The origin of humans is not East Africa. It's much broader.

Many thousands of miles broader.

In his song, “Africa Center of the World,” the great Nigerian musician and activist Fela Kuti sang, “We are no third world / we have been always first.” Kuti, who was arrested over 200 times for political agitation and created his own communal compound within Lagos, the Kalakuta Republic, championed African pride wherever his music, Afrobeat, brought him.


While it remains true that Africa holds the remains of the first members of our species, just where that location resides is under dispute. For decades archaeologists have pointed to East Africa, but recent research contests the single-origin theory:

This continental-wide view would help reconcile contradictory interpretations of early Homo sapiens fossils varying greatly in shape, scattered from South Africa (Florisbad) to Ethiopia (Omo Kibish) to Morocco (Jebel Irhoud).

While it might not sound like that much territory, we must remember the popular world map we grew up with in school is fabricated; Africa is larger than the entirety of North America. If judging by land mass, we should take Fela’s advice that it is the center of the planet. Here’s one perspective on its size: 

The single-origin myth, as historian Yuval Noah Harari points out, has never been clear-cut. It’s not like there was a single generational gap between “Southern Apes” (Australopithecus) and Homo sapiens. Along the way, there was Homo neanderthalensis, which we all know about, as well as the East Asian Homo erectus, Homo soloensis in Indonesia, Homo floresiensis on the island of Flores, the Siberian Homo denisova, and two others in East Africa, Homo rudolfensis and Homo ergaster. The Guardian article linked to above cites another two (Homo naledi and Homo heidelbergensis) co-existing with our forebears in Africa just over 200,000 years ago. What happened to all of these genetically unique cousins? Well, as Harari notes, we likely killed them.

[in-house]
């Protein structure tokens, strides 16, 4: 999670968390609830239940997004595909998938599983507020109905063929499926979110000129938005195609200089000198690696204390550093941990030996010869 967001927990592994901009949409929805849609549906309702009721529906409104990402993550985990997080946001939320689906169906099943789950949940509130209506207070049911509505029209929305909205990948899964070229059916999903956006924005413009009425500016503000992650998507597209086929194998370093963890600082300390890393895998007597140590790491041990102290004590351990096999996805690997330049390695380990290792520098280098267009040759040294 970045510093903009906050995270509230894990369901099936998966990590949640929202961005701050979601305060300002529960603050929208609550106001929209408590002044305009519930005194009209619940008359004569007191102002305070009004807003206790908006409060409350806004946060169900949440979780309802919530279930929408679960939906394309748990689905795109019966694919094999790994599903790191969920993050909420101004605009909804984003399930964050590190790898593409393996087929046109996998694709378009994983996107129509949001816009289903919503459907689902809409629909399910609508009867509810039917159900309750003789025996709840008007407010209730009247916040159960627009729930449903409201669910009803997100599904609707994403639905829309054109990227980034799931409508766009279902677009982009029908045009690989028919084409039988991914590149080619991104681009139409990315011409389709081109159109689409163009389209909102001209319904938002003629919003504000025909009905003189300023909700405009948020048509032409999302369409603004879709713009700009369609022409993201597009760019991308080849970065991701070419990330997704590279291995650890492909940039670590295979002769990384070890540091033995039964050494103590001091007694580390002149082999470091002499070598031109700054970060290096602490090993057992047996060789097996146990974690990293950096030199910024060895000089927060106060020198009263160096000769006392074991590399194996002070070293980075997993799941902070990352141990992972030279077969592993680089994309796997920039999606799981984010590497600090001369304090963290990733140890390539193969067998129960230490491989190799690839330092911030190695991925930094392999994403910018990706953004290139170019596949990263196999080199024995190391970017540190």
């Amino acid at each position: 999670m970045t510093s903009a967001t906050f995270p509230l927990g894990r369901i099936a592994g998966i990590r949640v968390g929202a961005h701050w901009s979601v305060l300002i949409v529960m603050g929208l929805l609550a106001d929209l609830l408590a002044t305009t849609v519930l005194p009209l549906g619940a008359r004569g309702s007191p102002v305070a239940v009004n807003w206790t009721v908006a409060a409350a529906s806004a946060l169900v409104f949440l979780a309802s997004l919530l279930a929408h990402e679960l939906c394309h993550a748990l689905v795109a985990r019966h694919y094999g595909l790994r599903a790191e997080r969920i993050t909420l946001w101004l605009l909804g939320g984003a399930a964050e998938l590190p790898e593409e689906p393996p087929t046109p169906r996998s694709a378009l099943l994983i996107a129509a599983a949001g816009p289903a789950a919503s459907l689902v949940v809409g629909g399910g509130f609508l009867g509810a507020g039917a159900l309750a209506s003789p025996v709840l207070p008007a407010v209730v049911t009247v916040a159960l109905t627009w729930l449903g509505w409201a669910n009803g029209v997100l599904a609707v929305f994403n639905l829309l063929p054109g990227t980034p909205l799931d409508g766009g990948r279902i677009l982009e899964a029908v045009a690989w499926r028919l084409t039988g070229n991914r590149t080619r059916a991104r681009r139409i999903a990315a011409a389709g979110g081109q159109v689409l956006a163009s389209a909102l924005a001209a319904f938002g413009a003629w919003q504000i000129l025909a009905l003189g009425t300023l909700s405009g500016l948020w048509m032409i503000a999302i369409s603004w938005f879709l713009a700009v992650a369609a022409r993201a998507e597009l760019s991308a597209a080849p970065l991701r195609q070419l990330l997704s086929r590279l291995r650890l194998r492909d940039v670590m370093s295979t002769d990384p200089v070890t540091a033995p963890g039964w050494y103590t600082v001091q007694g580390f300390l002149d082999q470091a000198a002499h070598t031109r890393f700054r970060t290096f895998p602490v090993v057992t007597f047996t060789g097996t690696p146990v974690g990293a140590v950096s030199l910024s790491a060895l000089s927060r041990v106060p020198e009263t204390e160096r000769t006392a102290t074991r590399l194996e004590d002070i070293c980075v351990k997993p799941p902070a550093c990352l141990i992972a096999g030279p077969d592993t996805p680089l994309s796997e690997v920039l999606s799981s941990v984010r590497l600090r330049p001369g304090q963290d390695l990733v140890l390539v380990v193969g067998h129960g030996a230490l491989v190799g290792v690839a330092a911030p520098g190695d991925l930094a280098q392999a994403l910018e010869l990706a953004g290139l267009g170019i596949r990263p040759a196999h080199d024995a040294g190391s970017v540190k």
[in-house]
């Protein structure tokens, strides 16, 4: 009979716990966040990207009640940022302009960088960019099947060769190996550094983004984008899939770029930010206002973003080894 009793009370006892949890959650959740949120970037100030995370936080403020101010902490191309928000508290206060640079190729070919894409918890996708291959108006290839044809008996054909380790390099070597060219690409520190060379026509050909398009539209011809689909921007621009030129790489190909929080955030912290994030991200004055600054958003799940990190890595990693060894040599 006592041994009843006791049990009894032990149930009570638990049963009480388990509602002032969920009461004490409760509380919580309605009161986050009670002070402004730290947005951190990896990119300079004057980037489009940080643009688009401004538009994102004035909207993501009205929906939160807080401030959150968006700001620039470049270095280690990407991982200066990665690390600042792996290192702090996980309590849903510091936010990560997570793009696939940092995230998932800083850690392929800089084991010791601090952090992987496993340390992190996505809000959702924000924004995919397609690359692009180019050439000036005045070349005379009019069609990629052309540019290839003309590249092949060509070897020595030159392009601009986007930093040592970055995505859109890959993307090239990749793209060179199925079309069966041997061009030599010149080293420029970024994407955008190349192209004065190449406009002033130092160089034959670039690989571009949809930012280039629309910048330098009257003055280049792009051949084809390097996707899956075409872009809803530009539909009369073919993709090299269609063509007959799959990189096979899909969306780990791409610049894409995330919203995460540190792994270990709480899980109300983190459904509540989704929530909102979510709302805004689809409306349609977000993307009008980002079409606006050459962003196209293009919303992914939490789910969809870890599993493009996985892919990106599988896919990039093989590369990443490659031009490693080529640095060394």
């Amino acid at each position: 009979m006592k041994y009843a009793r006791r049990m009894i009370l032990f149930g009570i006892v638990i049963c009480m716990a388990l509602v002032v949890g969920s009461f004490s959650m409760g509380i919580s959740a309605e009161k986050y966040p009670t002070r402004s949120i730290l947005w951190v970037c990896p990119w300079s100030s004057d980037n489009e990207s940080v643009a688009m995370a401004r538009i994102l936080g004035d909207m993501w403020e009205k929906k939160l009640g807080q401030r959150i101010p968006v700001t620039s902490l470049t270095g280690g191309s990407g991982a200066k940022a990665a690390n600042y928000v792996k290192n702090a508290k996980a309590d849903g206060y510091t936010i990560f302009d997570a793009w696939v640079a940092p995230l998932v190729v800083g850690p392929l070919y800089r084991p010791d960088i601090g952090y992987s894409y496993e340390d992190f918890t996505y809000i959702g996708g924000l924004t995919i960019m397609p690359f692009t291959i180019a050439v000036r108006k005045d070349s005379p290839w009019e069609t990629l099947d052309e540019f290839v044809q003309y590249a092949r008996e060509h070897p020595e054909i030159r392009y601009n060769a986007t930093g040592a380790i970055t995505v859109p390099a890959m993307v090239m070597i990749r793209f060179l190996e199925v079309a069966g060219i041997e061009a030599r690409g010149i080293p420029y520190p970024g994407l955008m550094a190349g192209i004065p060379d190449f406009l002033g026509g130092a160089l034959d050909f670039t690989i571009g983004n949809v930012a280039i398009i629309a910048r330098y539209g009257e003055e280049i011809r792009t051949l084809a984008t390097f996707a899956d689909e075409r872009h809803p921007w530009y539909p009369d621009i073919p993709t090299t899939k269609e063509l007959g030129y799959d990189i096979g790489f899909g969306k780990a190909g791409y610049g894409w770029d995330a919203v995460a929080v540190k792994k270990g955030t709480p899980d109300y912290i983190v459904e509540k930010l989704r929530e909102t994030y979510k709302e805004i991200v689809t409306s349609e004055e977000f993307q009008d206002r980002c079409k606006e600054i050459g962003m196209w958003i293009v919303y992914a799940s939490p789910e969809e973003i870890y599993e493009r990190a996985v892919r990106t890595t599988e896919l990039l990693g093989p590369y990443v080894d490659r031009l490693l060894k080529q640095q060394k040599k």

And so the cradle of civilization is more like a caravan. The paper, published in the journal, Trends in Ecology & Evolution, suspects that humans as we know them evolved independently across the continent at different times, divided by ecological boundaries that would have made it rare that they ever chanced upon the others.

Rare, but not impossible. Contact with other civilizations was fluid, marked by long gaps. These groups were likely to come upon one another when the climate allowed, though they then dispersed again, notes the paper’s lead researcher, Dr. Eleanor Scerri, an archaeologist at Oxford University:

These barriers created migration and contact opportunities for groups that may previously have been separated, and later fluctuation might have meant populations that mixed for a short while became isolated again.

The researchers used a multidisciplinary approach to this study because, as they write, evolution is complex. Stumbling upon one human skull that happens to be older than another doesn’t necessarily mean the oldest wins bragging rights for an origin myth. This means that the rise of culture, one of our unique traits among the animals, could also have been dispersed and risen independently, which forces us to confront interesting questions about the onset of our particular brand of consciousness.